UC Riverside Awarded $3.2 Million to Develop Innovative Smart Buses

By Sarah Nightingale, Senior Public Information Officer, UC Riverside  — Matthew Barth, a professor of engineering in UC Riverside’s Bourns College of Engineering and director of the university’s Center for Environmental Research and Technology (CE-CERT), and his team have been awarded $2.8 million from the U.S. Department of Energy’s Advanced Research Projects Agency-Energy (ARPA-E) to improve the efficiency of plug-in hybrid electric buses. The award is supported with additional co-funding of $460,000 from project partners, bringing the total to more than $3.2 million.

The competitive award is part of ARPA-E’s NEXT-Generation Energy Technologies for Connected and Automated On-Road Vehicles (NEXTCAR) program, which supports the creation of new control technologies that reduce the energy consumption of future vehicles by using connectivity and vehicle automation.

Buses play an important role in today’s transportation system, providing mobility to millions of Americans each day. While hybrid electric buses have been introduced across the U.S., there has been little effort to improve the poor energy efficiency of buses that arises from frequent stops and idling.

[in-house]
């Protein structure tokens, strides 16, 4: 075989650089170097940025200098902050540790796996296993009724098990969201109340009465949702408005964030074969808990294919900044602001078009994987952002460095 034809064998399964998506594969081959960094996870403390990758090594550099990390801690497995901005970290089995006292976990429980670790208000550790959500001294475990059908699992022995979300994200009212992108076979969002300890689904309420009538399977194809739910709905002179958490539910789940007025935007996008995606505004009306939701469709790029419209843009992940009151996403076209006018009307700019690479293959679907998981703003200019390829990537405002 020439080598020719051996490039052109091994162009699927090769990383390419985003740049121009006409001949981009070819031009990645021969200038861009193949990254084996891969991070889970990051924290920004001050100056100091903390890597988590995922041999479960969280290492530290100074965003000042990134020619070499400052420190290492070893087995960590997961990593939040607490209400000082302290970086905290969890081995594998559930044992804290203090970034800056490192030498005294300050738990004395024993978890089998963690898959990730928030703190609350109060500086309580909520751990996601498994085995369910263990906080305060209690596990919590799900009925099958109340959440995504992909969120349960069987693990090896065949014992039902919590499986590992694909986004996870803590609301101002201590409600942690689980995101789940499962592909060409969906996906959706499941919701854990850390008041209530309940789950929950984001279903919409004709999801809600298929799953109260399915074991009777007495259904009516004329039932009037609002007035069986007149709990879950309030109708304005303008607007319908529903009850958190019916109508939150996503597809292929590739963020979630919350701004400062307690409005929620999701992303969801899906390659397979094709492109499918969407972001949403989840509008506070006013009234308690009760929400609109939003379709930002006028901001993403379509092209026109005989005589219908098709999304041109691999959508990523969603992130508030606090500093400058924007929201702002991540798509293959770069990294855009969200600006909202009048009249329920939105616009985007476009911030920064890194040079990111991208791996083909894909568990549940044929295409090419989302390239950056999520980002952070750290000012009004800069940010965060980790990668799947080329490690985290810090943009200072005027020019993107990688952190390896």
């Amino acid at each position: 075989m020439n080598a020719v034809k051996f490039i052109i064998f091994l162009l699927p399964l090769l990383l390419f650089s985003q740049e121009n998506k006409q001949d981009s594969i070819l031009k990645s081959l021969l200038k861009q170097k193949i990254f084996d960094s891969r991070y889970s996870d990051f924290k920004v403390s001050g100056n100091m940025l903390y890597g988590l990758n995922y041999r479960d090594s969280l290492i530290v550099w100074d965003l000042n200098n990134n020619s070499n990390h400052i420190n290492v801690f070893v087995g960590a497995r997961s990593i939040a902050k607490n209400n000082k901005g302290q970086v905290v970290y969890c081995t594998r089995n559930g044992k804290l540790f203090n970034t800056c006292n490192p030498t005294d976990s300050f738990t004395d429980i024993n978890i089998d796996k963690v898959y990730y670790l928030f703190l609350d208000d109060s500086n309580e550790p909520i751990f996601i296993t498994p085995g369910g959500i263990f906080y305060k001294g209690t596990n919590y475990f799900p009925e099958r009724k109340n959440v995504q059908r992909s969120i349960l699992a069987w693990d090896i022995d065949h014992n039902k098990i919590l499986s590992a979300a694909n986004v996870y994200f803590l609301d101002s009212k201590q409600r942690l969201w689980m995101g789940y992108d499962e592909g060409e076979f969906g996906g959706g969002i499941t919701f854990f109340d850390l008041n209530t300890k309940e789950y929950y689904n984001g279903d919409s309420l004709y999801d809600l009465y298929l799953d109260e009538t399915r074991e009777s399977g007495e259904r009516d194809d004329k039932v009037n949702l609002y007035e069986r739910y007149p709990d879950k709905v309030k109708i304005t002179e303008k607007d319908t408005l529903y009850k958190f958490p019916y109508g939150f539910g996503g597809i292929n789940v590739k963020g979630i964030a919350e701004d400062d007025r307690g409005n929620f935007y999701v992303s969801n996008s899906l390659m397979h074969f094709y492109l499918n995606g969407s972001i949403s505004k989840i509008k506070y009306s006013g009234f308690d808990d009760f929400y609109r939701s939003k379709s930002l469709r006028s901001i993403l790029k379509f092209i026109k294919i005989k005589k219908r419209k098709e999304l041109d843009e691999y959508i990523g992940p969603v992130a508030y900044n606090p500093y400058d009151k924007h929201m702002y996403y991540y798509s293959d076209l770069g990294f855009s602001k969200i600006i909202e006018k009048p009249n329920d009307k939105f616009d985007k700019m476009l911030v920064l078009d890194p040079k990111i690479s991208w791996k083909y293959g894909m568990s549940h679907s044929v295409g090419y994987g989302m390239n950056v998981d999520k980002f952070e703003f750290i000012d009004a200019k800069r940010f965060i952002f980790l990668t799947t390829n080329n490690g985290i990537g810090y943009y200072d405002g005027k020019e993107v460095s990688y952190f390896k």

Barth’s team will design, develop, and test a new powertrain eco-operation system for natural gas-fueled plug-in hybrid electric buses. This system will use emerging connected vehicle applications like predictive approach and departure, efficient adaptive cruise, and optimized stopping and accelerating from stop signs and bus stops to improve energy efficiency. Using information from traffic signals and surrounding vehicles, the team will improve the powertrain operation by intelligently managing combustion engine output, electric motor output, and battery state of charge in this hybrid application. Barth’s team includes researchers from UCR and partners from Oak Ridge National Laboratory, US Hybrid, and the Riverside Transit Agency.

“Significant research and development is already underway to make future vehicles more connected and automated in order to reduce road accidents and traffic fatalities. In this research, we will leverage these technologies to improve energy efficiency, which is particularly important in the case of transit buses,” Barth said.

Barth, who has led CE-CERT since 2007, has pioneered specific intelligent transportation systems (ITS) applications and techniques that are aimed at reducing environmental damage and reducing fuel consumption. Last month, he received a 2016 Outstanding Research Award from the Institute of Electrical and Electronic Engineers (IEEE) Intelligent Transportation System Society.


Originally published in UCR Today on November 4, 2016. Republished with permission.

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